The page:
Far Cry 5 Coop Review

The Far Cry series has been going on for several years now without changing too much of the core game mechanics since the first Far Cry I have played – which was Far Cry 3. What’s new in FC5 is a coop mode that lets you play the main campaign with a buddy. Far Cry 3 had some form of coop as well, but it worked differently by presenting a story unrelated to the game’s single player campaign. I’m not sure how version 4 handled multiplayer, but to my knowledge Far Cry 5 is the first Far Cry to support coop gameplay. It has a few quirks though, which unfortunately still doesn’t make it a 100% coop enabled game. We nevertheless decided to give it a spin and here are my thoughts about the game, its story and gameplay and how the coop experience was.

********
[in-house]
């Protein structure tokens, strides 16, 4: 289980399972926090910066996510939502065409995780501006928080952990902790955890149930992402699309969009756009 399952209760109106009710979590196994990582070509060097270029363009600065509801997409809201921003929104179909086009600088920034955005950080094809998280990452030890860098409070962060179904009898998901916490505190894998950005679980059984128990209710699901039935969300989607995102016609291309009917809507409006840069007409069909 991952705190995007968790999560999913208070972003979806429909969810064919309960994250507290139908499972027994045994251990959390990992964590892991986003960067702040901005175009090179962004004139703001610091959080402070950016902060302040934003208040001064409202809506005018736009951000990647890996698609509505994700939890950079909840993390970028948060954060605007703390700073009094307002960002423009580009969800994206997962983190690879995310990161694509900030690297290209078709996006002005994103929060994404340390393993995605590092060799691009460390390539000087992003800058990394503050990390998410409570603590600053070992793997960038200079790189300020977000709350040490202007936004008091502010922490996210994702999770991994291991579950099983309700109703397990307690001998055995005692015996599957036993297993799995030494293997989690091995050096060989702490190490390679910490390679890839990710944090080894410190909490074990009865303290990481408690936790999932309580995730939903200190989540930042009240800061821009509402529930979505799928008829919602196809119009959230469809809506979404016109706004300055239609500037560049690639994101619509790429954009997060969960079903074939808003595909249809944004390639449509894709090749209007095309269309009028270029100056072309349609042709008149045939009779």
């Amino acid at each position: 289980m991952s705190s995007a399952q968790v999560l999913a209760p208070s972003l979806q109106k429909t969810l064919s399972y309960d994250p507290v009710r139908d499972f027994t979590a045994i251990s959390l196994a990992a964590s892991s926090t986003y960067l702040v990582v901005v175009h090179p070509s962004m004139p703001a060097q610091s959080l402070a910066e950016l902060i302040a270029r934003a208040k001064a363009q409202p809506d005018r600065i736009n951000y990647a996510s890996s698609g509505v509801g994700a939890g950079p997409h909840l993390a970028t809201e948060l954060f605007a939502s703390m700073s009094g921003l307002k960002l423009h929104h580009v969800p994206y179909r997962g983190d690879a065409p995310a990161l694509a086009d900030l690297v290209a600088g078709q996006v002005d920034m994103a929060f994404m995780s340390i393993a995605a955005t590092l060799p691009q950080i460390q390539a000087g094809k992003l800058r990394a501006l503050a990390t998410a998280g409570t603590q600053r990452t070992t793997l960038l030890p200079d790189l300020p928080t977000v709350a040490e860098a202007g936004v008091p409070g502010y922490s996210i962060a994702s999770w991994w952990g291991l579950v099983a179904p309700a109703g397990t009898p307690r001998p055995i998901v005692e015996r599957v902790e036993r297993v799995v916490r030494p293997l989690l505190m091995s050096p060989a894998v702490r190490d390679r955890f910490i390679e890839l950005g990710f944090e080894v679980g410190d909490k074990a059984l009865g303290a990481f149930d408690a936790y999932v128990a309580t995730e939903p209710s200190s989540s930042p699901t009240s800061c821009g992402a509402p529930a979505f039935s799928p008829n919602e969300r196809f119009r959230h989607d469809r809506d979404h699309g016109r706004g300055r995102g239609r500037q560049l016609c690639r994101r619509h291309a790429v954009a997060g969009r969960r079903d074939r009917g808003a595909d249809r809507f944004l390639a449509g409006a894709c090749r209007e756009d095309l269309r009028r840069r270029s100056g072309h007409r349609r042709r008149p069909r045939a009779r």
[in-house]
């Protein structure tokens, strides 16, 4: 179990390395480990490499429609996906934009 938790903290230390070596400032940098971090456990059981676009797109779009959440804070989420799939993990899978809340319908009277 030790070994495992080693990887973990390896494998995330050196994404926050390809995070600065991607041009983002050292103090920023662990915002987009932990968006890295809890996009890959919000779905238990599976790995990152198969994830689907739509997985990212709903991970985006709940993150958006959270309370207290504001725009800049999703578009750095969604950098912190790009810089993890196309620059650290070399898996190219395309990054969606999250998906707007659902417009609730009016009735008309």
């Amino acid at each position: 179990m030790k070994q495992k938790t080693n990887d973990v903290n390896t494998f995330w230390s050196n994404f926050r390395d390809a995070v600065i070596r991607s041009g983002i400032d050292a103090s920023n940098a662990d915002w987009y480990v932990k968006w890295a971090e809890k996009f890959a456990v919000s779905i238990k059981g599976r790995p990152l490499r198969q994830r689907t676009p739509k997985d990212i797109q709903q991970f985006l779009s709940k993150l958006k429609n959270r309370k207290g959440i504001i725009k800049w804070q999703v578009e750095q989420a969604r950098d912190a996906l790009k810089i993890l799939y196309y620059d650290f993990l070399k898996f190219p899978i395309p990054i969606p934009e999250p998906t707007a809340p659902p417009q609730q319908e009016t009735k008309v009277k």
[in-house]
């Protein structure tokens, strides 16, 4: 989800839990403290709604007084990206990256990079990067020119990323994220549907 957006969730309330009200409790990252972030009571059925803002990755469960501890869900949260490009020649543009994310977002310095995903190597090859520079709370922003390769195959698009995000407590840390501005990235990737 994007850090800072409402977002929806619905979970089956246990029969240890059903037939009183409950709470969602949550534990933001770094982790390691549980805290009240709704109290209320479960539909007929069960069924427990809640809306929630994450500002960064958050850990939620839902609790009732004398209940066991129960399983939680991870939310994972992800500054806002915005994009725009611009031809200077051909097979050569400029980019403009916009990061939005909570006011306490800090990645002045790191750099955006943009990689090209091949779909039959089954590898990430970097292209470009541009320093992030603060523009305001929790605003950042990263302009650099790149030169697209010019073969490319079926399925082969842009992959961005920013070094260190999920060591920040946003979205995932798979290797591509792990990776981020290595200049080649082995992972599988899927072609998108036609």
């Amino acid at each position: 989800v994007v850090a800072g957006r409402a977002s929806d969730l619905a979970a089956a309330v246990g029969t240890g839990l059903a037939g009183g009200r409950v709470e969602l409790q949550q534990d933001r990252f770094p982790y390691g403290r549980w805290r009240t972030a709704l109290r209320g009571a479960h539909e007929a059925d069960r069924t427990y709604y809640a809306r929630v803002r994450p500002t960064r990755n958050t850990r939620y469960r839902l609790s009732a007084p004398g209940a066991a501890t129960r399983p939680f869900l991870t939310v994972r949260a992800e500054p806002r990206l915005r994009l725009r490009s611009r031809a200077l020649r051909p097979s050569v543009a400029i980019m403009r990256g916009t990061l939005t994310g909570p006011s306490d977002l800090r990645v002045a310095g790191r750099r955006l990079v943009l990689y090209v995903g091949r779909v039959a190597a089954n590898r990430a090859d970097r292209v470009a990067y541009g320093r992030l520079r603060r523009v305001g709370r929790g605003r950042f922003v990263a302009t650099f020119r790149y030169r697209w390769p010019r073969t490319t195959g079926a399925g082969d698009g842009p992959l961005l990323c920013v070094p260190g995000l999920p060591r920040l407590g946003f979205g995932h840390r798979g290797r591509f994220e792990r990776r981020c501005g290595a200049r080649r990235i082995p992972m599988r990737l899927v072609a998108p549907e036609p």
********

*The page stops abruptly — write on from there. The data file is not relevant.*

Alright, so let me quickly tell you why this game’s coop implementation is not perfect. The most annoying part of it all was that only one player was able to talk to NPCs and accept missions. The other one didn’t even see if a person was a mission giver or not. It’s like the coop buddy was dead to the NPCs. This created some confusion occasionally where I stopped at some location to talk to someone because my buddy didn’t see that there was anything of relevance. Ultimately, it doesn’t take away from the core experience. It’s just odd that one player doesn’t get all the information. The other thing players must be aware of is that story progress doesn’t carry over for the buddy. Skills and weapons, yes, story no. The game distinguishes between the host and a buddy. It’s more like you are playing the single player campaign and suddenly one of your friends joins your game. And it always stays your game. The coop buddy is more or less a human replacement for one of the NPCs that can follow you around during the adventure. This is something that did not bother us too much apart from some skills not being available to the coop buddy. A few special kills, e.g. a boss, only count for the host. More on the skills later. Another weird thing is that coop is not available from the very first minute. Both players must progress to a certain point in the game before that function can be enabled. It’s probably because NPC companions are not available earlier.